A Revisionist View of U.S. National Security Policy
Many students of international relations, this reviewer included, held high hopes in 1990 that the end of the Cold War offered a real opportunity to reset the global political picture and to re-evaluate the role of the United States in the process. Those hopes were frustrated, first by the so-called “peace dividend,” which forced President Clinton to reduce significantly the U.S. diplomatic establishment as well as the armed forces; and then by the terrorist attacks of September 11, 2001, which thrust the country back onto a war footing.
Now the death of Osama bin Laden has encouraged some commentators to suggest that the war on terror should no longer be the primary driver of U.S. national security policy. Andrew Bacevich’s outstanding analysis of the origins and current state of those policies, almost a year old by now, would provide an outstanding basis on which to begin a renewed dialogue on changing the direction of U.S. policy.
Bacevich is well qualified to initiate such a dialogue. The retired U.S. Army officer is a professor of history and international relations at Boston University who has written previous books on U.S. military power and its limits. He is a member of the Council on Foreign Relations and has written for the major newspapers and international relations journals.
Don’t be confused by the title. Washington Rules means the rules by which U.S. national security policy has developed since 1945. After World War II, Bacevich argues, a consensus was formed that has directed that policy ever since. He identifies four elements of that consensus: 1) “that the world must be organized (or shaped)...” lest chaos reign; 2) “that only the U.S. has the capacity to prescribe and enforce such a global order;” 3) that “America’s writ includes the charge of articulating the principles that should define the international order” and 4) that everyone except for a few “rogues and recalcitrant[s]” accepts this reality. He goes on to explain how this consensus has permeated the foreign policy and defense establishments, the Congress, and the public perceptions over succeeding decades, and how it has led to the rise of the military-industrial complex that President Eisenhower warned about.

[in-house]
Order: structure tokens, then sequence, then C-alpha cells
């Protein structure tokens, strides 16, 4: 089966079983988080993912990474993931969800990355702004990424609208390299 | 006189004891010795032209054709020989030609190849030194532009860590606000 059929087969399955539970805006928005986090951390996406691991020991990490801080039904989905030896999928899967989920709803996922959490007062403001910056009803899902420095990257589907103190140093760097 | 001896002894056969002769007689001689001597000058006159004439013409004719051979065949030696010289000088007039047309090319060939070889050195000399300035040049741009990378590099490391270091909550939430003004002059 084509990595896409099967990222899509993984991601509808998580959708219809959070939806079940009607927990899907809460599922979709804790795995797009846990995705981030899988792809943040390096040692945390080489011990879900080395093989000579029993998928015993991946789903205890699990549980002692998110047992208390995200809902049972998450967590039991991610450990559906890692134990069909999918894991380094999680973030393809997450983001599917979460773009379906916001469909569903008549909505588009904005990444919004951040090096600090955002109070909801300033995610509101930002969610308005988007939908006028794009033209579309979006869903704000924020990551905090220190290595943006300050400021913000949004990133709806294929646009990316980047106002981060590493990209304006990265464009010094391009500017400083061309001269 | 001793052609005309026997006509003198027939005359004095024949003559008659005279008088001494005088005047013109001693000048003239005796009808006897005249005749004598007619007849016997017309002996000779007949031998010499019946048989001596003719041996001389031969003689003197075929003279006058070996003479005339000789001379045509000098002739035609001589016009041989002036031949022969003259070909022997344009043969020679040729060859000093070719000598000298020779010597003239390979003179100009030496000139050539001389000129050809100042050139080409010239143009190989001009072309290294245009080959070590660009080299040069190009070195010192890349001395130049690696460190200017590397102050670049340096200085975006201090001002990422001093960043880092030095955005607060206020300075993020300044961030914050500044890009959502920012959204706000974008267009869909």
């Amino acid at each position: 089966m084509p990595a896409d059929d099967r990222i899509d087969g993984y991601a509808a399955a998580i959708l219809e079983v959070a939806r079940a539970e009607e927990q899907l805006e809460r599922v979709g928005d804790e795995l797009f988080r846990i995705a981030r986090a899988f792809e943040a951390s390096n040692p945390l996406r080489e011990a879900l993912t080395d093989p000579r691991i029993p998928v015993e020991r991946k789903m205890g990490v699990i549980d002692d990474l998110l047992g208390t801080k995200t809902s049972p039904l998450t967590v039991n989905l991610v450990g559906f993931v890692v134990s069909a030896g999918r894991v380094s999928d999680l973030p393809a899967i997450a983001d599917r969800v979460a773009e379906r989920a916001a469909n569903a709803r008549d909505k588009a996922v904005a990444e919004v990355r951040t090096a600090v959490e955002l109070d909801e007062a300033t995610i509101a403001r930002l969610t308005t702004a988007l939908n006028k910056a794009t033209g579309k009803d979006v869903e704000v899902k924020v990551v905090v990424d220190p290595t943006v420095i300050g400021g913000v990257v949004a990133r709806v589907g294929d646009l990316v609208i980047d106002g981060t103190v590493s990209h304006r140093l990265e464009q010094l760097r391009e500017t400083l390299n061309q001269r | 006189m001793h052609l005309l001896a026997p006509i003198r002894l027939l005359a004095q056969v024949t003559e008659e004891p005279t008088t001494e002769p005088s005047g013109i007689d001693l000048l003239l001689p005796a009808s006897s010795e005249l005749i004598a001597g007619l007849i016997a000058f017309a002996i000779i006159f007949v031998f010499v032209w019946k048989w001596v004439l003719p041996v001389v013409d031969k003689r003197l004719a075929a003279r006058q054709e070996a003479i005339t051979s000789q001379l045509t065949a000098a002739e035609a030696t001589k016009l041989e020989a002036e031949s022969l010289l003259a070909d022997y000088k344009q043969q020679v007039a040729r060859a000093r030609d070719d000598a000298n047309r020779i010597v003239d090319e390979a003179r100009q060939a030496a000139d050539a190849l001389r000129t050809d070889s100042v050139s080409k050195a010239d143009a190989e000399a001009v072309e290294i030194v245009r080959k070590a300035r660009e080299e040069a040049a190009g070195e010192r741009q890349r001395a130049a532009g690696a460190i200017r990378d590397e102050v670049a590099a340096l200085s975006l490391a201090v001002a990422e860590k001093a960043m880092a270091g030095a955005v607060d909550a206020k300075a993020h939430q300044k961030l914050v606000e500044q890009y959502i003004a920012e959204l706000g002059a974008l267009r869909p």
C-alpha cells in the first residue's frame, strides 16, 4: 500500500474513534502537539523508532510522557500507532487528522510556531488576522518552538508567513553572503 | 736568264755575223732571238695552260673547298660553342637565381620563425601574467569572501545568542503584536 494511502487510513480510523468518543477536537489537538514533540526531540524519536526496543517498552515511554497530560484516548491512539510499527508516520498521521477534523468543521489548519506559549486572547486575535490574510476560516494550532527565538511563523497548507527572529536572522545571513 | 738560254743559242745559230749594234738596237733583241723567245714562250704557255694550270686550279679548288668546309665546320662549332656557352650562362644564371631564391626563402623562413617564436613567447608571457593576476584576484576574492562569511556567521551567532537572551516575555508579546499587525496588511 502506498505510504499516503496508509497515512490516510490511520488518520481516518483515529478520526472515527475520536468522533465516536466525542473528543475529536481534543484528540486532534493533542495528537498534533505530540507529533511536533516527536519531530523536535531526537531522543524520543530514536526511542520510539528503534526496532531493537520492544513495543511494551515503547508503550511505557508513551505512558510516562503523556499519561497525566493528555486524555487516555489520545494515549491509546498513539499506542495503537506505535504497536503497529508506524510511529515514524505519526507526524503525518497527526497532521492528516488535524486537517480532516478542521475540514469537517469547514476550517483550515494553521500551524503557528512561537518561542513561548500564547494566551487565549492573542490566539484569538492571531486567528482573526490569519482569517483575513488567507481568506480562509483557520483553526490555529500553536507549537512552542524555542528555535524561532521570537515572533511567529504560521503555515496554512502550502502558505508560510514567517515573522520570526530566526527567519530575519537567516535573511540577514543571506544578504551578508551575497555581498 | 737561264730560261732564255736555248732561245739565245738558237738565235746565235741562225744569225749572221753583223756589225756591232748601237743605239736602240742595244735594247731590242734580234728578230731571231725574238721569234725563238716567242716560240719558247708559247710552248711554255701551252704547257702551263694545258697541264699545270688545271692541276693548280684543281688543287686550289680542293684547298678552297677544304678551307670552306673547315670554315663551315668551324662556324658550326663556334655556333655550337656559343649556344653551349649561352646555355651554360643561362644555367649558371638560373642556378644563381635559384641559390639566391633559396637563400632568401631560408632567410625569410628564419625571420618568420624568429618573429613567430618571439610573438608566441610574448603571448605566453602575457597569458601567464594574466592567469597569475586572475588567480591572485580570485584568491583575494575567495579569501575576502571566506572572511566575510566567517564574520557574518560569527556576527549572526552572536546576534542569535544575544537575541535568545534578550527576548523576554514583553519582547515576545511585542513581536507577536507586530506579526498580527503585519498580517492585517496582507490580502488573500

That consensus has defined how Washington has chosen to deal with successive challenges to its dominance ever since. From Gen. Curtis LeMay and the policy of massive nuclear retaliation during the Cold War, to the mix of counterinsurgency and massive bombing in Vietnam, to the sub-rosa support of counterinsurgency in Central America and Africa during the 1980s, to the success of U.S. arms in the 1991 Gulf War, the consensus has persevered.
But it is not unchallenged. Bacevich weaves into this narrative the views of outstanding public servants such as Senator William Fulbright who have challenged that consensus at every stage. Unfortunately, as Bacevich suggests, always as voices crying in the wilderness.
Bacevich devotes the final third of this outstanding book to criticism of the most recent iteration of the consensus, the new mantra of counterinsurgency (commonly shortened to COIN), especially as enshrined in the current Army Field Manual. In a nutshell, Bacevich believes:
In the end, Bacevich is not optimistic that the consensus will change. But he expresses the hope that a “new credo” might emerge that would “acknowledge...the recalcitrance of humankind, the difficulty of deciphering history’s purposes, and the importance of husbanding American power.” That credo, he points out, harkens back to the principles that guided the U.S. during the first century and a half of its existence – focusing on putting our own house in order and not compelling others to adopt a distorted version of a “city on a hill.” Yet in Bacevich’s view this is not a new isolationism but rather recognition that the 21st century will require common effort to improve mankind, an effort in which the wholehearted participation of the United States will be indispensable.